I am sure he should have found out by now that even if that action was taken innocently, it has gone a long way to invalidate the gamut of progress recorded in the sector in over two decades. Getting that embedded within the regulator has impaired its ability to function independently and display a high level of transparency in executing regulatory functions.
Global bodies like the ITU, World Bank and the World Trade Organisation (WTO) all encourage the independence of the regulator and the need for the government and the regulator not to cohabit to avoid unnecessary pressure and industry capture.
For instance, a document by infoDev, a World Bank Group multi-donor program that supports entrepreneurs in developing economies, explains the roles and advantages of the regulator as follows: “Separate regulatory authorities can implement government policy in an objective and impartial manner. Separation from state-owned telecommunications operators increases the ability of regulators to act impartially toward all market participants, for example in matters involving competition policy or interconnection.
“Market confidence in the impartiality of regulatory decisions generally increases with the degree of independence of regulators from both operators and governments. Such market confidence promotes increased foreign and domestic investment in both incumbent operators and new entrants in the sector.”
For most countries of the world, the telecommunications sector provides low hanging opportunities to attract investment and foster exponential development by making services available to the people. It is therefore the responsibility of the regulator to ensure that the market is commodious for the various stakeholders to express themselves in providing services and technology.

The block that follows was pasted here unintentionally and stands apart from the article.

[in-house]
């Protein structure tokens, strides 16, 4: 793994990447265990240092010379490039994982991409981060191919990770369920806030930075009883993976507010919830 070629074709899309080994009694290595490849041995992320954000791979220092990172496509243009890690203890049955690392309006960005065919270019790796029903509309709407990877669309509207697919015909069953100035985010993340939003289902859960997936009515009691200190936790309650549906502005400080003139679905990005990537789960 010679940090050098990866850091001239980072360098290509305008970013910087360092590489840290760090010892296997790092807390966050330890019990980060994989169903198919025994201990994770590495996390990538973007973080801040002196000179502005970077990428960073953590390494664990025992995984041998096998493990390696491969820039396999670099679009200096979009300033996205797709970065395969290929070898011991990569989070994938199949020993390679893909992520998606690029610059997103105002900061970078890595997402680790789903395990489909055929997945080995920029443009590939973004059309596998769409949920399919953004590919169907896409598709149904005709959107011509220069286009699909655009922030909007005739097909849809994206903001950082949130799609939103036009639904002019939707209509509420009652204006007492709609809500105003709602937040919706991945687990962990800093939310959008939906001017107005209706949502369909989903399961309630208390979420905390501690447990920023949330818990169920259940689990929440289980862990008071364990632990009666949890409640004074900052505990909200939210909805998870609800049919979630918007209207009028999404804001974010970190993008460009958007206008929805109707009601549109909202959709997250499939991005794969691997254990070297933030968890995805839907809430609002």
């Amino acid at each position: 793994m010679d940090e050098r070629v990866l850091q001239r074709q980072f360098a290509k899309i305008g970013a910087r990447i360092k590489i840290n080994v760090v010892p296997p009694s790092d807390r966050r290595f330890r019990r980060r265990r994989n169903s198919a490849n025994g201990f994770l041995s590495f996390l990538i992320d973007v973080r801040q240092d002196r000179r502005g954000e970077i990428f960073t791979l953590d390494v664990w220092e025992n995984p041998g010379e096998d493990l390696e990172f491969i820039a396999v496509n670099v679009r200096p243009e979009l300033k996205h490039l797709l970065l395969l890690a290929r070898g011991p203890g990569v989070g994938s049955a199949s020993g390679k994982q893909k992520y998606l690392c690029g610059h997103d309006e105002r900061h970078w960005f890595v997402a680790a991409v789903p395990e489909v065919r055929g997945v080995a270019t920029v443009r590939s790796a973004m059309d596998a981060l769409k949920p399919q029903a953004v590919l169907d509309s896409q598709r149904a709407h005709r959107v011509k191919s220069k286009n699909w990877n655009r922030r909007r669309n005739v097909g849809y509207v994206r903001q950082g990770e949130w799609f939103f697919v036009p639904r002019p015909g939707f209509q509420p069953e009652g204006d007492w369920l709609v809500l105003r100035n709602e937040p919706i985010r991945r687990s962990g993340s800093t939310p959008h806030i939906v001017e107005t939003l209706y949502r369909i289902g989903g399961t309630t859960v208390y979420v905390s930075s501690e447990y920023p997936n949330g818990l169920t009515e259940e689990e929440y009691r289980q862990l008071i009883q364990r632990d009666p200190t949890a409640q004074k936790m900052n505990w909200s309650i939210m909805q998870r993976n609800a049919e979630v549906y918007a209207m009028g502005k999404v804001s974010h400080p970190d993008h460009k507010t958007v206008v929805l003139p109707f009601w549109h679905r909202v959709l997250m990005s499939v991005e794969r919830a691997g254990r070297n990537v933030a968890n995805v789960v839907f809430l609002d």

There is no doubt that the NCC has done well for the telecommunications sector until 2019 when Pantami became the minister. All of a sudden the operating environment was minimised to accommodate sensibilities that were less professional and more of personal ego tripping.
An NCC source told this writer that the past four years have been a nightmare which has refused to end. An organisation used to doing things very discreetly and in a structured manner was exposed variously to needless controversies which harmed the regulator even more.
The source said that it is never a good wish for the minister and the regulator to share the same accommodation, ending with a prayer that a thing like that should never happen to the NCC again. The source explained that even if Pantami had the best intentions, human nature and weaknesses would supervene and gradually begin to corrode the strength of the regulator. Such corrosion has in no doubt weakened the Commission, making it more of an apparition to those who used to admire its ways.
Such development has led this writer to one conclusion, that as Pantami vacates office, his successor should head to the accommodation in the ministry in order to start rebuilding what is left of the Telecomms sector. Without pretences, the ruin is much, and the building process will take time. Even more time for the NCC to gather itself together after submitting its authority to a minister who was too psychedelic to learn the rudiments of telecoms regulation.
Telecommunications is serious business. The regulator should be allowed to pay unfettered attention to a sector which is providing the building blocks for the nation’s economy. Never again should a personality be appointed to exhibit a larger-than-life image over such an important sector, and then mock the nation with adulterated knowledge.